Opua, Bay of Islands, New Zealand
Today is Waitangi Day and we went to the Treaty Grounds of the same name just outside Pahia to join in some of the celebrations. Waitangi is where the treaty between the Maori People and the British was signed in 1840. This treaty is generally regarded as the founding document for modern New Zealand. We were lucky enough to be staying in the area that was originally settled by Europeans. Indeed, Russell, which is just across the bay from Waitangi was the original Capital of NZ,
We had a lovely day out, the sun shone and there was a large crowd of people enjoying the various diversions. The most spectacular of these was the demonstration of the Maori war canoes…
However, it was one of the locals that really got Sheryl and Katie’s attention…
Earlier in the day we watched a display that included a band of the Royal New Zealand Navy. The performed around noon when HMNZS CANTERBURY, anchored in the Bay of Islands, fired a 21 gun salute. All very smart with their Royal Navy heritage shining through!
Its time for us to be moving on. We have spent the last few days in the Bay of Islands marina. We only went in for one night last Wednesday but on the way in I noticed that the engine was running cold and we didn’t get any heat to the domestic hot water tank (its heated by engine cooling water). This obviously needed investigating and fixing. The advice from the local Volvo Penta agent was that the thermostat was most likely stuck open. Whilst this didn’t explain the lack of heat to the hot water tank I replaced them (there are actually two on our engine) and also repaired a couple of small leaks from the tap offs to the hot water tank. Once I’d managed to get all of the air out of the system everything worked properly again.
The weather has been pretty awful with both wind an rain so whilst we were ready to go on Saturday we tarried until today which is much nicer. We have said our farewells to Jeff and Katie and aren’t sure when we’ll see them again. They are planning to leave NZ mid year and continue west in MEZZALUNA.
We are now in the Hauraki Gulf. This is the area of water to the east of Auckland and must be one of the best cruising grounds in the world. Its taken us a week to travel 140Nm, a distance we have done in 24 hours in the past! We anchored every night and spent a couple of nights in three different places. Departing from the Bay of Islands to head south you round Cape Brett off which is the Hole in the Rock…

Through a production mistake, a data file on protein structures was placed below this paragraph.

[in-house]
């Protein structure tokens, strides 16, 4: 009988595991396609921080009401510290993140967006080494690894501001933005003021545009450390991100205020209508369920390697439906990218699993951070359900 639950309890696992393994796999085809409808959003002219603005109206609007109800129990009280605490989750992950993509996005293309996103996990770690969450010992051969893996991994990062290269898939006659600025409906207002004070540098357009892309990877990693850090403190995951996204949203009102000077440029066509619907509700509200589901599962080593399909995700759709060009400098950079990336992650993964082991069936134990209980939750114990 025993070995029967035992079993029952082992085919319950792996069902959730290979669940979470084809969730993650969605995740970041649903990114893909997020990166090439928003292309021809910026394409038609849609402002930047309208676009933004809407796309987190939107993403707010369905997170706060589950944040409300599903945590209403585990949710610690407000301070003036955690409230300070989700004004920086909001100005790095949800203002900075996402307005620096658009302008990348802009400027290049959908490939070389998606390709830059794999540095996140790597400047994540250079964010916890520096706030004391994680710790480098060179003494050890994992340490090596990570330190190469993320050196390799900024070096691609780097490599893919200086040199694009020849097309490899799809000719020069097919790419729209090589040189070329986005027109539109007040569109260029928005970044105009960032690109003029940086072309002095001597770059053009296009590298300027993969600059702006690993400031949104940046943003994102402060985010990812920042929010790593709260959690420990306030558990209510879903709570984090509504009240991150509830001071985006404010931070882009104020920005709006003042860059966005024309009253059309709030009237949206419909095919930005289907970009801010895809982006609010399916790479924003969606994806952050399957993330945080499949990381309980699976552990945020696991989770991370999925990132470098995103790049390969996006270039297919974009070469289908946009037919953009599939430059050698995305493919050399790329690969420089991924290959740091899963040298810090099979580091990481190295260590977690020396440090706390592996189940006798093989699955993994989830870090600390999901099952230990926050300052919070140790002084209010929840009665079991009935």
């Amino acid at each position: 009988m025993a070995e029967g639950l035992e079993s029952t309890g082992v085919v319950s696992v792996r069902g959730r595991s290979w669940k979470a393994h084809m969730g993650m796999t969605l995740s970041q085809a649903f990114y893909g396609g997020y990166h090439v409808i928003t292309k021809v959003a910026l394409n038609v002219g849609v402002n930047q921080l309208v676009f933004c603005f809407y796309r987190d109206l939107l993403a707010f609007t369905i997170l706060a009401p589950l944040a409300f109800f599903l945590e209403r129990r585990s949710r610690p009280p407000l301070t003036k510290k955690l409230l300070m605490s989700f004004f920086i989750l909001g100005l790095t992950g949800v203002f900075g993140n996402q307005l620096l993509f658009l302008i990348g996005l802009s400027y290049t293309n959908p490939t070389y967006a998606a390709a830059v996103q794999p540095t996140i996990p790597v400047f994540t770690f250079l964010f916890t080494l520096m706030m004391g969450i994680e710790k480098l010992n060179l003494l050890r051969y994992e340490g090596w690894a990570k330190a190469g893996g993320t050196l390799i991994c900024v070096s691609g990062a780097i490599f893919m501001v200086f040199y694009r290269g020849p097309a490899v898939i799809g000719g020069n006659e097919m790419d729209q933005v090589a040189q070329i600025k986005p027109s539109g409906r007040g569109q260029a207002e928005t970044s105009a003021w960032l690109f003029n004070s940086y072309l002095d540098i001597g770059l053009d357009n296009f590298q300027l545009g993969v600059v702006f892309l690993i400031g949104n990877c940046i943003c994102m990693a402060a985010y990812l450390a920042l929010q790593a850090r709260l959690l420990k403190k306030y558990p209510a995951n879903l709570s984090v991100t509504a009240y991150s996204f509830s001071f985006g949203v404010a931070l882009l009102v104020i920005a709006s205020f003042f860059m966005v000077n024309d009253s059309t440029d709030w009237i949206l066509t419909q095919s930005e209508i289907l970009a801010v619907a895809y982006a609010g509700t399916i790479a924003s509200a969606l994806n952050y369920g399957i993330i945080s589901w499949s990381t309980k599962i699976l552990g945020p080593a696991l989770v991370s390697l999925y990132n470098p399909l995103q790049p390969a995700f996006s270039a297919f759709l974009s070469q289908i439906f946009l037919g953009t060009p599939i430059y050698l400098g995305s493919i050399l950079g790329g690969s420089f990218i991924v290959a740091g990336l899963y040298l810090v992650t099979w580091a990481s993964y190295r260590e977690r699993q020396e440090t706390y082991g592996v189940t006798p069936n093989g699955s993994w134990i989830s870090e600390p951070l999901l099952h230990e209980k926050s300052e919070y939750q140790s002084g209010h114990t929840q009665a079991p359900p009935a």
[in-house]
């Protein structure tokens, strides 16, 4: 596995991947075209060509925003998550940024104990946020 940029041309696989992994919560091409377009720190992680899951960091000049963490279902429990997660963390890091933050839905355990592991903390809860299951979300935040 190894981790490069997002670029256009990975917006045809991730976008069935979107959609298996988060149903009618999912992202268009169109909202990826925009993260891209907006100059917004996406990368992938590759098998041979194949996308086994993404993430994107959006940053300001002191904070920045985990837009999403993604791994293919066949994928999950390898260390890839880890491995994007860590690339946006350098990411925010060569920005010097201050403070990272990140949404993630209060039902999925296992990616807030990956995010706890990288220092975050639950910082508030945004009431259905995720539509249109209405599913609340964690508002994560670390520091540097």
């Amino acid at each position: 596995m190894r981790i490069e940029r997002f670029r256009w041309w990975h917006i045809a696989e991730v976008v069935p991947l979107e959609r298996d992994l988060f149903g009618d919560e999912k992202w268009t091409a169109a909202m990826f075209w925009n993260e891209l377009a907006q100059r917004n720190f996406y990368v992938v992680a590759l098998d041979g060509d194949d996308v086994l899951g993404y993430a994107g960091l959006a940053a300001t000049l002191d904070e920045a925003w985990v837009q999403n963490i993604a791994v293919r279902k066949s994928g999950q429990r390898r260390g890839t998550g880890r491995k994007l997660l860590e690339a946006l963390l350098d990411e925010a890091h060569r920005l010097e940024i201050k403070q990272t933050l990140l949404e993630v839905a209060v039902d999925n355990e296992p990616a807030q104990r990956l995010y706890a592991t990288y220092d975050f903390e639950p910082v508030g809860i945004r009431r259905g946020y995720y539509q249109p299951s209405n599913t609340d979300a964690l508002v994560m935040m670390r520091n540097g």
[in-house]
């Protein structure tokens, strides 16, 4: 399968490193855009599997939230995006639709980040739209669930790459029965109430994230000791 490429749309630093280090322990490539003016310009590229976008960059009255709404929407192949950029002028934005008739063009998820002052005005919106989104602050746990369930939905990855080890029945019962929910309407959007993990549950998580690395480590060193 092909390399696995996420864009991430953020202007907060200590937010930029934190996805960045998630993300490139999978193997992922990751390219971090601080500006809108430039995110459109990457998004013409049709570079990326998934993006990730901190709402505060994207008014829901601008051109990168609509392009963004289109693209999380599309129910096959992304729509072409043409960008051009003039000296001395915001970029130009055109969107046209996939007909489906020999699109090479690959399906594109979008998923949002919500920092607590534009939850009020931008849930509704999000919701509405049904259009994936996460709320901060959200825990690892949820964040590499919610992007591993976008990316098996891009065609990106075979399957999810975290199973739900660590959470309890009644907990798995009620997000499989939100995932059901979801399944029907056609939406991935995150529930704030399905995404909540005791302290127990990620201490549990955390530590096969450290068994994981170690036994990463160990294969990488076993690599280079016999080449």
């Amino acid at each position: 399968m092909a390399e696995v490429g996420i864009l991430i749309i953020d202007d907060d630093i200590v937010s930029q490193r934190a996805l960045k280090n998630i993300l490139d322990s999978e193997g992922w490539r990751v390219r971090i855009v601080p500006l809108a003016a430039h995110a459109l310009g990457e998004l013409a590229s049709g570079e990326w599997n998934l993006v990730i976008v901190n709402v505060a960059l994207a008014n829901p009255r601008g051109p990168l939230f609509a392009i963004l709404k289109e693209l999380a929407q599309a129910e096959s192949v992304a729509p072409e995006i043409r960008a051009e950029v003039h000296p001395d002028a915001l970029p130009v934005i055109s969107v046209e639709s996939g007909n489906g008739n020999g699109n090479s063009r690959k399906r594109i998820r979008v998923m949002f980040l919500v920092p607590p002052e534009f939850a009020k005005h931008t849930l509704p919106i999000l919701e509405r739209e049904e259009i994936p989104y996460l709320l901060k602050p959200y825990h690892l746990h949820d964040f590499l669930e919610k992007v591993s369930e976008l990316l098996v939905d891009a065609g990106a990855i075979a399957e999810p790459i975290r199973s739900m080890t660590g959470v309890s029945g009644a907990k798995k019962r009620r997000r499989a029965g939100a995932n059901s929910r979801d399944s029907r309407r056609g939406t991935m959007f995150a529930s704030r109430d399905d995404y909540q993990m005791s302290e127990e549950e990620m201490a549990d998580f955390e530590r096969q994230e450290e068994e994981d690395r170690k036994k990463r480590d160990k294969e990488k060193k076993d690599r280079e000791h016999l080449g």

There are some lovely and very sheltered anchorages on the east coast of New Zealand. This is a view in Whangaruru Harbour…
Urquharts Bay at the mouth of the river that leads up to Whangarei is another good place to stop…
And now we are anchored in Huruhi Bay on the south coast of Waiheke Island. The settlement here is Blackpool but they don’t have a tower.
ONEROA BAY, WAIHEKE ISLAND
We moved around here this morning. The last anchorage had a beach that dried out for about 500m or so. Having left the dinghy at high tide yesterday morning we had quite a drag over a muddy flat to get it back into the water four hours later. The beach here is lovely white sand and shelves more steeply.
ONEROA BAY, WAIHEKE ISLAND
Yesterday afternoon we visited a couple of the dozen or so vineyards that this wonderful small island boasts. Both were within easy walking distance of Oneroa, the main town on the island. This is the cellar door at Mudbrick…
After the wine tastings we caught an early evening showing of Darkest Hour (Gary Oldman plays Churchill in May 1940, brilliant!). The local community cinema is an absolute delight…
After the film our first Indian meal in New Zealand, very much like the food you expect in the UK.
When we anchored here yesterday there were maybe a total of ten boats in the bay. This afternoon there has been a steady stream of new arrivals. It seems that Auckland and his mother come to Waiheke for the weekend. There are now over 100 boats here! We can’t remember being in such a busy small anchorage since the Caribbean…
ONEROA BAY, WAIHEKE ISLAND
THE END OF SUMMER? – There is a definite last day of summer feel about today. Since mid morning boats have been leaving and, presumably, heading back to Auckland and work tomorrow after an idyllic weekend. The nights are cooler and whilst the days aren’t yet that short high summer is now a fading memory. Hopefully Autumn will be kind to us as we head further south.
I must also mention a wonderful micro brewery we visited yesterday, well you can’t drink wine all the time, can you? Boogie Van has a brew plant which has a capacity of 300 ltr per batch, very small. Its on an industrial estate pretty much in the middle of the island and right on a public bus route so very easy to get to and from. Unfortunately they don’t have an on sales licence so you have to taste for free and then buy some to take away. We spent a fantastic hour in the company of the American proprietor, Rick. He offered us tastes of each of his six current brews and there wasn’t a single poor one amongst them. I don’t think I’ve ever been to a brewery where all the beers were so good!
My favourite was the L’il Evil Session Ale, Sheryl went for the Best Coast American Pale Ale at 6.0% ABV!
The journey continues in March.